Director James Wan's latest is an old fashioned love story complete with a heartfelt Elvis Presley cover.

Oh, and there’s demons to vanquish.

This is Wan, after all, the modern horror king behind “Saw,” “Insidious” and first, deliciously scary “Conjuring.”

The new saga lacks the original’s signature frights. It’s also not as committed to the family in the demon’s cross hairs. That hardly matters when you’re flinching at one perfectly calibrated scare after the other.

Lorraine and Ed Warren (Vera Farmiga, Patrick Wilson) aren’t eager to return to their demon hunting ways. Lorraine is having nightmarish visions, and an English family’s plight sounds like it could be an epic prank.

Still, duty calls, so they find themselves flying across the pond to see if the family in question is truly cursed. Or, perhaps, it’s simply eager for more government handouts.

That setup lets Wan trot out his standard-issue shocks. Clanking toys that start making sounds all by themselves. Doors that won’t stay shut. And ghostly apparitions guaranteed to insinuate themselves into your nightmares.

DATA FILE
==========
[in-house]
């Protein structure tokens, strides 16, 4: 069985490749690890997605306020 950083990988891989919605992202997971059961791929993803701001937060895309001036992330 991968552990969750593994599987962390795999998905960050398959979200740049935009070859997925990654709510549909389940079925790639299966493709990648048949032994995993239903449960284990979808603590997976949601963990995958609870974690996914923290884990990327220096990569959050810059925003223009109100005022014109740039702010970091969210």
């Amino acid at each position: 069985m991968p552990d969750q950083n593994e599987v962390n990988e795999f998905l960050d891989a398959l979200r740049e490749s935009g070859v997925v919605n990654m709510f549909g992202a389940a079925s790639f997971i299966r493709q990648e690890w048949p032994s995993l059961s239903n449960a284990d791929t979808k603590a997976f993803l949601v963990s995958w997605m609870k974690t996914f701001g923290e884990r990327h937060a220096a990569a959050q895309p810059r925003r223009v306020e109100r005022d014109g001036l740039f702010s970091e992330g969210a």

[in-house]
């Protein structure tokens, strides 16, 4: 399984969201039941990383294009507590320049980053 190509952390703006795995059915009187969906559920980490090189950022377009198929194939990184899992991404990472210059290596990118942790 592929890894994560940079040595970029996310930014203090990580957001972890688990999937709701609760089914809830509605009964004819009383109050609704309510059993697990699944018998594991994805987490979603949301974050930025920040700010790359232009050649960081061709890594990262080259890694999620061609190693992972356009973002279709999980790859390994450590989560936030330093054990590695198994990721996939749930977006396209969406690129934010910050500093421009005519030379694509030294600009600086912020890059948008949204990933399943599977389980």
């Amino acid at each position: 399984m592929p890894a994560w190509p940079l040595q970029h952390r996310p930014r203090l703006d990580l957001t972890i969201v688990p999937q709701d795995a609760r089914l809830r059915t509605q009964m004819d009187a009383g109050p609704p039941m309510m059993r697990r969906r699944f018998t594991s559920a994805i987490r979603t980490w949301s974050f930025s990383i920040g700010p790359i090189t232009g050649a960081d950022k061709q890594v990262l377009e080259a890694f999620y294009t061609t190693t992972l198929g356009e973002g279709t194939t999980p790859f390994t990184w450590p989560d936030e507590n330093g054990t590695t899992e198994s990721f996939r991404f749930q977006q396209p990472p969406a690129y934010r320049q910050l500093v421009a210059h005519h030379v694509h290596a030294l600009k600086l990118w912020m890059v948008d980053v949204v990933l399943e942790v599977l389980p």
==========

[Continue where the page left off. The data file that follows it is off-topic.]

He’s a master of sound and camera angles, putting us in just the right spot for maximum goosebumps. The film packs a few scares that just could leave a mark.

Yeah, he’s good.

The Warrens themselves aren’t too shabby, either. Farmiga and Wilson are two seriously under-appreciated stars. Here, they convey a marriage with a strong foundation and plenty of love. They flirt with each other even while investigating a family under siege.

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Premonitions suggest their bond is as frail as the little girl who suddenly sounds like a growling senior citizen with impulse control problems.  Are they risking their marriage, if not their lives, by helping this family out?